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Features

Keeping Sd’s Pork Moving

SDPPC President Ferlyn Hofer predicts continued growth for industry

Life As First-Generation Ranchers

Amid High Interest Rates, Farmers Still Cutting Costs

South Dakota couple builds Angus business from scratch

Market conditions are making it tough on South Dakota growers

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KEEPING SD’S PORK MOVING

SDPPC President Ferlyn Hofer predicts continued growth for industry BY SHEILA SLATER The Daily Republic

CANISTOTA — Ferlyn Hofer, recently confirmed in his second term as the president of the South Dakota Pork Producers Council (SDPPC), is confident there is growth potential for the hog farming industry. “The pork industry in South Dakota is very healthy. We have a growing industry,” Hofer said. “In the last year we have probably grown 12 percent. I think that is sustainable and we are doing a good job.” Hofer, a veteran hog farmer, manages the Hofer Fairview Farms in Canistota with his wife Karen and their three sons, Ryan, Tyler and Nolan. “My wife Karen felt the farm in Canistota, where we live on, was the best place to be farrowing our pigs, so we put up a farrowing and gestation barn,” Hofer said. “The nursery and finish is done on a second farm.” The gestation barn on the Fairview Farms has room for about 300 hogs and has been in operation since the late 1970s. “When I started, I had my sows outside so I do know what that’s like,” Hofer said in a recent interview. “But on a day like today with wind chills below zero, I would have given anything for a barn like the one I have now. There is no suffering, even when it’s hot. There is air moving in the barn all the time.” Hofer’s love for pork lead him to Sturgis during the rally, where he served pork sandwiches to motorcycle enthusiasts from all over the country.

“They had an event at the Sturgis Rally eight years ago and invited people to come out and help serve pork,” Hofer said. “My wife Karen and I knew a few people on the board and were invited to spend three days there to help serve sandwiches and promote pork.” A year later, Hofer was asked if he would be interested in running for a board position at the SDPPC. “My first reaction was no,” Hofer said. “But over the long run, the executive director Glenn Muller came out here to my farm and encouraged me to do it. Lots of persuading. He convinced me to try it out for a term, which is three years, and see how I’d like it. One thing led to the other and here I am in my second term as the president,” Hofer said. While serving on the board of the SDPPC, Hofer joined members of the Pork Leadership Institute and traveled to a conference in Washington D.C. two years ago, focused on becoming a better leader in the hog industry. The group attended workshops on how to better communicate with consumers and visited with legislators, senators and politicians to present hog industry needs and wants. “We don’t ask for much,” Hofer said. “But we are very concerned about the African Swine Flu and needed to push to put this on the farm bill. We felt that a foreign disease outbreak could really hurt the industry.” The African Swine Fever (ASF) virus causes a hemorrhagic fever with high mortality rates in pigs, but persistently infects its natural hosts, warthogs, bushpigs, and soft ticks.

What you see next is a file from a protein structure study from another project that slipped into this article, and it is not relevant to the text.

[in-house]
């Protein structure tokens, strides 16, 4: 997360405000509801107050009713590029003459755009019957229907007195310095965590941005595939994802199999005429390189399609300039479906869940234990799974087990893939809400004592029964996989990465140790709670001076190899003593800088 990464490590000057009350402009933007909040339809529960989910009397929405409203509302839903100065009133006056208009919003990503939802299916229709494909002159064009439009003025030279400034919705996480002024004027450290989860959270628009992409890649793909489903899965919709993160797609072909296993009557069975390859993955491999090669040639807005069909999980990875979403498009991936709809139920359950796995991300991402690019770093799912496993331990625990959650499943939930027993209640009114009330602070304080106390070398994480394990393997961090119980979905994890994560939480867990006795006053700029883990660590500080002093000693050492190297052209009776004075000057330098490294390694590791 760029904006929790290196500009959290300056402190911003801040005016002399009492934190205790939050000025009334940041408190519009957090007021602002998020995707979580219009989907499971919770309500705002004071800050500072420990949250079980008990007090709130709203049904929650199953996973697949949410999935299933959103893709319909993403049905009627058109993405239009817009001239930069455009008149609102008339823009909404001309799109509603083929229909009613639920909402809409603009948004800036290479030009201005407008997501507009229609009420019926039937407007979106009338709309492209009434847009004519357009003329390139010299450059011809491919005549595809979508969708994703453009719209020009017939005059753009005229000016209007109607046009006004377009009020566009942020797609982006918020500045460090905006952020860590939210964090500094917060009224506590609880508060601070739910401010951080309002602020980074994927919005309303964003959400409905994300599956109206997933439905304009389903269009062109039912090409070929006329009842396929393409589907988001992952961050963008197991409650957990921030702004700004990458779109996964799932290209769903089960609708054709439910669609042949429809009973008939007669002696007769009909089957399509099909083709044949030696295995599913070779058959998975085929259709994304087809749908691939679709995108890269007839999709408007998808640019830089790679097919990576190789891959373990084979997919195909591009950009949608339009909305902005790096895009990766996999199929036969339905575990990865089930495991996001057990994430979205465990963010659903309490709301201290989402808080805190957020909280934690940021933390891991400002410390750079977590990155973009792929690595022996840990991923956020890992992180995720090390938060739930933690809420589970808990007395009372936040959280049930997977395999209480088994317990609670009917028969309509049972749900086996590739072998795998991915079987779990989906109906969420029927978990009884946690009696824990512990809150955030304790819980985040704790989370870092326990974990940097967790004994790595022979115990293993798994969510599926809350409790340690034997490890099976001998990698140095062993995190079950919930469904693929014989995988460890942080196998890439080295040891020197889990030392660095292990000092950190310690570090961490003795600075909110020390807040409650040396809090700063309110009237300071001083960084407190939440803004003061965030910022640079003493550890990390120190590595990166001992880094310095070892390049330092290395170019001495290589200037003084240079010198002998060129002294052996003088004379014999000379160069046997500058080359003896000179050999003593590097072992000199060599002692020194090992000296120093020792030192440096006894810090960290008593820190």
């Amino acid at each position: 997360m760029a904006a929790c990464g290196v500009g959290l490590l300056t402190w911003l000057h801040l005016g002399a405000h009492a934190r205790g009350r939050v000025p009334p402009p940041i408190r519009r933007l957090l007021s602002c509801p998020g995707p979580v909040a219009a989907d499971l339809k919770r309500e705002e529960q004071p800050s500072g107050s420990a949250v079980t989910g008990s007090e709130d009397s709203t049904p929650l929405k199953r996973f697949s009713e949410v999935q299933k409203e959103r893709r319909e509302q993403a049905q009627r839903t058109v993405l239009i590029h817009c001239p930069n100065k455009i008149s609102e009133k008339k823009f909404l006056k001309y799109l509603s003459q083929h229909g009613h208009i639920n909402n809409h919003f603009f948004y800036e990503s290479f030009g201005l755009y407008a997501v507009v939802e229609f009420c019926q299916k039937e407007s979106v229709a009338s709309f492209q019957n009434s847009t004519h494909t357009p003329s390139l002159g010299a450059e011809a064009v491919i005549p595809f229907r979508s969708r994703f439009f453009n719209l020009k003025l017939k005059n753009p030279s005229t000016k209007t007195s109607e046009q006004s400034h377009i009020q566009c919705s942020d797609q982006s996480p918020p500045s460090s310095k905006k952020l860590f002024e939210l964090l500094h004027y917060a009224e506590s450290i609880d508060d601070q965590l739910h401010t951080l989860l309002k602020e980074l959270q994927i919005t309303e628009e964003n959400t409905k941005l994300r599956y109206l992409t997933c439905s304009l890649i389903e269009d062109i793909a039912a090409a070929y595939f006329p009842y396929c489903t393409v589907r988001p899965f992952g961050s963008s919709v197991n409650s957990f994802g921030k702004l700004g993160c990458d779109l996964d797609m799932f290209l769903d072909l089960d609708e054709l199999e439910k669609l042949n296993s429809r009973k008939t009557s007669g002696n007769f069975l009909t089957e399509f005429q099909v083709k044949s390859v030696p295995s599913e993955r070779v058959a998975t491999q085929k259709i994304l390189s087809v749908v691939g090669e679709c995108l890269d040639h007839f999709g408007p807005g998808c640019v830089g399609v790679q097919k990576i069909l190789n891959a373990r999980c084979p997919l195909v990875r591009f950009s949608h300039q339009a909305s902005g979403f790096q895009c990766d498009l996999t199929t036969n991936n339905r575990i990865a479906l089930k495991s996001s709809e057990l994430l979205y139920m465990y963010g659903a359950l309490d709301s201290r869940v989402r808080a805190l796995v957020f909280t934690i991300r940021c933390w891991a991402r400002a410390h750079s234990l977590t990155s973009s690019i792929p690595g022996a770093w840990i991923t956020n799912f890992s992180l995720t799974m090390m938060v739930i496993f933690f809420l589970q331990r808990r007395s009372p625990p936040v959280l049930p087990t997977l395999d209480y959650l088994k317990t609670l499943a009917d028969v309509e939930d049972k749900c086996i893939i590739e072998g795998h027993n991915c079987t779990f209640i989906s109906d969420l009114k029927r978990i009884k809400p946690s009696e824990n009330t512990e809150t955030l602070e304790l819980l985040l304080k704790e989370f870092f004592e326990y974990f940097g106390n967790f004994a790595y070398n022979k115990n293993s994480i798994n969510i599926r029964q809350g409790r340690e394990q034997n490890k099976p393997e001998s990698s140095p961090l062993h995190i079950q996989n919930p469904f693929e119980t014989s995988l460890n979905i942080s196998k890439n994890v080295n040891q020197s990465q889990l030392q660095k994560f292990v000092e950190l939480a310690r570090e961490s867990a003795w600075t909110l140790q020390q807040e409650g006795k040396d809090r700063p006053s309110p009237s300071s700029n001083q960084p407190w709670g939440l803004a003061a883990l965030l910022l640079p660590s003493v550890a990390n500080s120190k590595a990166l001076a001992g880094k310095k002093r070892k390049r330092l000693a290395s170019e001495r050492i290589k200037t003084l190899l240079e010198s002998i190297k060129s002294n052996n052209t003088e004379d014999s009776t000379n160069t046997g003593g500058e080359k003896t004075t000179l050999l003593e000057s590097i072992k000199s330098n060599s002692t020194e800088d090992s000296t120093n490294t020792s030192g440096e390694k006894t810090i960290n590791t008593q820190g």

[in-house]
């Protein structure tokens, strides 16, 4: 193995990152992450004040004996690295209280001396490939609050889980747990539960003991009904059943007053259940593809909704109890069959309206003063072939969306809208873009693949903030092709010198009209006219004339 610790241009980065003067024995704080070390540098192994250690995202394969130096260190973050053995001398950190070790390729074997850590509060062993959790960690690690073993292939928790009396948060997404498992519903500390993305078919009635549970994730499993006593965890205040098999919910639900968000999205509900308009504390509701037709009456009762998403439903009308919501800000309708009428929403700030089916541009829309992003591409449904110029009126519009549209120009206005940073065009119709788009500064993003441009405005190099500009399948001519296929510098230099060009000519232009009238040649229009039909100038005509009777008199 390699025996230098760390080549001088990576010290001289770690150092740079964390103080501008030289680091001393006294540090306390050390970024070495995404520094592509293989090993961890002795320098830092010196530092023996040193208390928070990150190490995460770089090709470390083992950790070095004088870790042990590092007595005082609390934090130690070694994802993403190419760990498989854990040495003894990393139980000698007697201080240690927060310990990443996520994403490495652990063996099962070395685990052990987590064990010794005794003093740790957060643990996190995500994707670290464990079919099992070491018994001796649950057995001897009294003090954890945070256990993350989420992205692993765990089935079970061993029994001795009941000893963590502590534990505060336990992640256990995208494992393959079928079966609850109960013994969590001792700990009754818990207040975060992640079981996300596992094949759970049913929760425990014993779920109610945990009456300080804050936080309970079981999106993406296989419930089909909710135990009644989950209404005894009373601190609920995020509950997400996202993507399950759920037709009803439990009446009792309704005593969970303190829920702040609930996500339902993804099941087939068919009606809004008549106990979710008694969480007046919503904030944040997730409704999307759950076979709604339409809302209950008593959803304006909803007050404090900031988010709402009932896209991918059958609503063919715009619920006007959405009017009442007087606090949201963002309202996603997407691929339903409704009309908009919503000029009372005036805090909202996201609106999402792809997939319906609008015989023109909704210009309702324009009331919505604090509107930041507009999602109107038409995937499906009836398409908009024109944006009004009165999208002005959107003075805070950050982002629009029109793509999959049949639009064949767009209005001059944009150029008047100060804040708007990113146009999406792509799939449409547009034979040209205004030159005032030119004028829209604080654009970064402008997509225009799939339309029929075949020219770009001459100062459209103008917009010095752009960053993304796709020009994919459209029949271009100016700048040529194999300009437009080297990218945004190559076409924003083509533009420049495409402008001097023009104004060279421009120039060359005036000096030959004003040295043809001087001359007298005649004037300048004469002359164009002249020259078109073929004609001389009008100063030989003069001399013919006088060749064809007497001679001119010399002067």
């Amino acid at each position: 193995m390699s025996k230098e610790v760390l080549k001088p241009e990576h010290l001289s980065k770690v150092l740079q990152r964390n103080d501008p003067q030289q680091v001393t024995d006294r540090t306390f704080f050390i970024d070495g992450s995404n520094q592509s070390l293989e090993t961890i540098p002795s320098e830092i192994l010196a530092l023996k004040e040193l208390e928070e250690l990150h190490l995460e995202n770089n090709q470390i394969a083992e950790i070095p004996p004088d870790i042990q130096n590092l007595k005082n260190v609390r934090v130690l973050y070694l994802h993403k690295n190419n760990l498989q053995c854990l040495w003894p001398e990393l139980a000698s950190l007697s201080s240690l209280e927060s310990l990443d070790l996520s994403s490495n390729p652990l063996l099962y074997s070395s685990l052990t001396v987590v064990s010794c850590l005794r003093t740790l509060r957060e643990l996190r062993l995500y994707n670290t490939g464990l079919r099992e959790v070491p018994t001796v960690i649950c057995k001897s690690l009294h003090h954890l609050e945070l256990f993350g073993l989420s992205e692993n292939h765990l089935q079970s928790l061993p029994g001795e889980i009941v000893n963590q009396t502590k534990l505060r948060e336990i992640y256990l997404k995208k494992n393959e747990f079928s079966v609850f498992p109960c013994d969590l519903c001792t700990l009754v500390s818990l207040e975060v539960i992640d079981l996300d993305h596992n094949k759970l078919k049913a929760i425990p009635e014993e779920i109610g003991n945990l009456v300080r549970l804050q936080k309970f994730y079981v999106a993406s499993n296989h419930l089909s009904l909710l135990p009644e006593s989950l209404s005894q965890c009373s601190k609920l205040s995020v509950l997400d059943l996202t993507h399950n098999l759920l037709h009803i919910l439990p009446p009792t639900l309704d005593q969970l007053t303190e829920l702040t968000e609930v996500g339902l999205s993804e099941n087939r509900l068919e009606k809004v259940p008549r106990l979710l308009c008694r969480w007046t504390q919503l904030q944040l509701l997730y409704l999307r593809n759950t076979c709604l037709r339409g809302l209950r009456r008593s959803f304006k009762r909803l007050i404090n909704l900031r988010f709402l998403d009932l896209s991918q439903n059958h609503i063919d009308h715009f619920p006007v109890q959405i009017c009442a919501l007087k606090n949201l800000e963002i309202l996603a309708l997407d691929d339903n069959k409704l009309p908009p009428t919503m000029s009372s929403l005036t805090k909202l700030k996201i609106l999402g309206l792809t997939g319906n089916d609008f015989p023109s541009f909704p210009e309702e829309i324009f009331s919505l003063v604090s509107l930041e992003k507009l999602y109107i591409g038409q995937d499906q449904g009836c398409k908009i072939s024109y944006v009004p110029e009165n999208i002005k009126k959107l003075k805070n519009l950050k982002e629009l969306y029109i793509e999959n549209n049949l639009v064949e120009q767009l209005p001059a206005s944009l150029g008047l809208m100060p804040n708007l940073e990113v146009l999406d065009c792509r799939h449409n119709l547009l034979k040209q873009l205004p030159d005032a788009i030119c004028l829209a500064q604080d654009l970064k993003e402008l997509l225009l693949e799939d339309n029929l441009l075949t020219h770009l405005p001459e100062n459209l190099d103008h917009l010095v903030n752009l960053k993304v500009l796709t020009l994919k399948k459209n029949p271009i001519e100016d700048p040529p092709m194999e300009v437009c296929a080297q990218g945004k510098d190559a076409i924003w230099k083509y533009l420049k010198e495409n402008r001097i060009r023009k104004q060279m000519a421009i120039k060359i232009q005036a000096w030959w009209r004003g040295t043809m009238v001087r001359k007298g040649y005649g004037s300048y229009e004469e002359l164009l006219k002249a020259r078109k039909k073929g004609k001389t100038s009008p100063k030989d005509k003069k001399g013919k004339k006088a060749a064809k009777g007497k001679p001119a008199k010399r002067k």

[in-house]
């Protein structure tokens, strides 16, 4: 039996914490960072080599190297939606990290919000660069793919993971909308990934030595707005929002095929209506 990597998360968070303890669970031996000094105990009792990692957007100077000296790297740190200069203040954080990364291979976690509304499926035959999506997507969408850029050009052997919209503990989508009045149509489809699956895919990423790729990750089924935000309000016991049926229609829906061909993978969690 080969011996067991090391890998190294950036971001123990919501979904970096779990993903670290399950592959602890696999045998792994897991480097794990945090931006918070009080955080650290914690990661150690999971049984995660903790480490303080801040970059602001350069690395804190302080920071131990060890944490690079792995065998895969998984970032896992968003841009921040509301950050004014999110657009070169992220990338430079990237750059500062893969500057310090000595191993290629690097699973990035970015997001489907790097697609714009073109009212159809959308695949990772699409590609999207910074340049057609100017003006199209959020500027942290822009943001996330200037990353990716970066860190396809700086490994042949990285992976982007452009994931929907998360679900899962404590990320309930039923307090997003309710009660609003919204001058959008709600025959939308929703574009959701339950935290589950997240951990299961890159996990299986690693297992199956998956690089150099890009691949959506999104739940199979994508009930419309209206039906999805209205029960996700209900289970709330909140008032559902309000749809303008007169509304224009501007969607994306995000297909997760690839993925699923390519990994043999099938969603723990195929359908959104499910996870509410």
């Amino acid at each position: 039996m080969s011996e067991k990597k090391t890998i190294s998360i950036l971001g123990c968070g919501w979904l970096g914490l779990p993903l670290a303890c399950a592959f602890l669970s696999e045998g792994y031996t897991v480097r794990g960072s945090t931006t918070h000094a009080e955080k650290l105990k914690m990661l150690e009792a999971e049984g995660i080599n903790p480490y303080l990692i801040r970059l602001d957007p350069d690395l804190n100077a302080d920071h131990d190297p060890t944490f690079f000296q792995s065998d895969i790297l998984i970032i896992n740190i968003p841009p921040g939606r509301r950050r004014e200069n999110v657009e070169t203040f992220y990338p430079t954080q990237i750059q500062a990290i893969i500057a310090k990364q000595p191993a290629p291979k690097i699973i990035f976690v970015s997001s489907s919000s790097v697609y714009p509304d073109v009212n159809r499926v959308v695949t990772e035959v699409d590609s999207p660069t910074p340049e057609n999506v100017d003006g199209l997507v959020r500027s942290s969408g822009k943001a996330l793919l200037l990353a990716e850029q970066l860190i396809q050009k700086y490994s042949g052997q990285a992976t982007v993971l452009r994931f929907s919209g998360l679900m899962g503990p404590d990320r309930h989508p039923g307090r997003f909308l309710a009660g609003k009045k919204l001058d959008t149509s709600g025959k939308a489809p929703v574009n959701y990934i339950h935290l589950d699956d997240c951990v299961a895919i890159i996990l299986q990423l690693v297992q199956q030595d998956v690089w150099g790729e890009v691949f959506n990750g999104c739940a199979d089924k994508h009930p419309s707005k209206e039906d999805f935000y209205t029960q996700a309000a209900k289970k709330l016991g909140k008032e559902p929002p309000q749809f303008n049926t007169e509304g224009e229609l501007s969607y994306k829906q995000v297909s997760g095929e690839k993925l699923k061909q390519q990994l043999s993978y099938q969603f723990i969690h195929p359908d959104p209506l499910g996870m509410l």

Ferlyn Hofer, President of the South Dakota Pork Producers Council, holding a piglet raised on his farm in Canistota last summer. (Courtesy)

Despite efforts to control ASF in China, the disease has reportedly killed as many as 1 million pigs there. Supplies of pork to China’s biggest cities have been disrupted while prices are collapsing in areas with an oversupply of pigs from farmers who are now barred from shipping to other provinces. Should the virus spread into the U.S. the entire export market would immediately be shut off, pushing

more pork to the domestic market, effectively decimating prices. “We are forming districts in South Dakota that could help with protocol and procedures during an outbreak of diseases like ASF or foot-and-mouth disease (FMD),” Hofer said. “For instance, if there is a herd in Ethan suspected of having the FMD, samples are sent up to Brookings for testing right away PORK: Page 7